Several startups have started investing in their venture to bring innovative technologies for global space research. The National Aeronautics and Space Administration (NASA) is likely to extract benefits from this venture.
Journey for Global Space Research
Space research has been recently a focal point of several startups investment since the market for space-based technologies and devices are rapidly expanding. Elon Musk’s SpaceX has brought a revolution in the space research after it started launching its first privately-financed rocket into orbit in 2008.
Many giant companies including Jeff Bezos’ Blue Origin also marked its investment to involve in the research and focused to expand its business on lifting satellites and humans into orbit. Over a decade after the Musk’s opening of space business, startups have invested funding in space sector businesses to develop advanced technologies and devices including artificial intelligence, quantum computing, phased array radar, space-based solar power, tiny satellites, and services.
Space Angels, a New York City-based angel investment and venture capital firm, is one of the startup investors that has actively involved in the space economy and development of technologies. The startup, founded in 2007, was reported having invested around $5 billion into space technologies in the first three quarters of 2019 with its partners, Bezos’ Amazon.com Inc. contributing $1.4 billion.
Referring to the global expansion of the space business, the CEO of Space Angels, Chad Anderson estimated, investors have poured nearly $24 billion into 509 companies since 2009.” Anderson described, “SpaceX triggered the transformation not just by offering competition to NASA but publishing its prices for a launch. Before that revelation, space was really an opaque market, making it difficult for potential competitors to price their products. It’s been a really big decade for commercial space.”
LeoLabs, Inc., the Silicon Valley space mapping startup, has developed technologies to track small satellites and built phased array radars for the satellite-related projects in three locations: Alaska, Texas and New Zealand. According to CNBC, LeoLabs and its several partnerships with including Marc Bell Capital Partners, Seraphim Capital, and Space Angels have raised $17 million for space ventures.
Moreover, SkyWatch, based in Waterloo, Ontario, had recently accumulated a $10 million round of funding led by San Francisco’s Bullpen Capital to develop a service for retrieving satellite data. SpeQtral, based in Singapore, has a project to build encryption keys that can protect space-to-Earth communications. Chune Yang Lum, CEO of SpeQtral, revealed that it received $1.9 million funding led by Space Capital, the venture arm of Space Angels.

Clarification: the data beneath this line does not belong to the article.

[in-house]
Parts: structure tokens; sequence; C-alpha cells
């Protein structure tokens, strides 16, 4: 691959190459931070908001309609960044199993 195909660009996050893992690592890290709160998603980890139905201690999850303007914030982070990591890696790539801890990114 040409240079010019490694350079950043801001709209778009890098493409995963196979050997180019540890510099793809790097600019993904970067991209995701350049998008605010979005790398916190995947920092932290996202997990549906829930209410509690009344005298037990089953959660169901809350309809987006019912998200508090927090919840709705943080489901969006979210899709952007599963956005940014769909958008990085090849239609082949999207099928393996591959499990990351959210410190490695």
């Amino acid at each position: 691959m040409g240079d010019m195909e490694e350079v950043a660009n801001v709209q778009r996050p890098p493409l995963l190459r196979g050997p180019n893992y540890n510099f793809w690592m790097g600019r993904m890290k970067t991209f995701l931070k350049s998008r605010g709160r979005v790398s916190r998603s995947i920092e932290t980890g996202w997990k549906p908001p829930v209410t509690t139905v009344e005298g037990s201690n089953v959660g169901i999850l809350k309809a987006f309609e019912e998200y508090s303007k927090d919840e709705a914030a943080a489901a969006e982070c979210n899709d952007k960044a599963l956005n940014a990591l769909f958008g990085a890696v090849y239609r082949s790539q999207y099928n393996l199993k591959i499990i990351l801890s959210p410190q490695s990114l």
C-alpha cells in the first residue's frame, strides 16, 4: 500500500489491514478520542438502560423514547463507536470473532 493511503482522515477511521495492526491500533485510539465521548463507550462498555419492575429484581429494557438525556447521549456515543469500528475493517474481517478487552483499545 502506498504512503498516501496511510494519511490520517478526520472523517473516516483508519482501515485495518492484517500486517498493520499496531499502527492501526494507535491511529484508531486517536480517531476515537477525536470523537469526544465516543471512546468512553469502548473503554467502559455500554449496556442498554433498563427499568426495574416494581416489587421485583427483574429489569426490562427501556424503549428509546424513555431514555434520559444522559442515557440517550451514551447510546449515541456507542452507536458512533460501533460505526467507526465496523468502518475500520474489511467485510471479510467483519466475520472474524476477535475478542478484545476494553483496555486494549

In September 2019, NASA, the US-based leading space agency, had allotted $43.2 million to 14 American companies for a contribution of technologies for NASA’s plan for its ‘Moon-to-Mars’ project. Over the last five years, NASA had awarded more than $120 million for various Tipping Point projects with the help of the private enterprises.
Through these projects, NASA has been able to pursue the development of space technologies and save the agency money. NASA’s Ames Research Center (ARC) had made a deal in December 2019 with the Founders Institute, a renowned start-up accelerator, to facilitate some of its technology available to start-up entrepreneurs.
NASA, through innovative technologies, now focused on space-based solar power projects. John Mankins, a former NASA physicist, has been the key vocal for the project. As revealed by CNBC, “Mankins believes that satellite would capture solar energy, convert it to microwaves and beam it down to Earth, where it would be converted into electricity.” This project could deliver the availability of electricity in many parts across the globe.
Anderson expressed, “the solar power project would require a significant amount of CapEx, and their paybacks are much longer than the typical 10-year lifetime of a venture capital fund.” However, focusing on the emerging climate concerns, Anderson stated that “the cost of putting “stuff” in orbit with the technology that helps in converting clean energy from space may become an attractive entrepreneurial proposition.”
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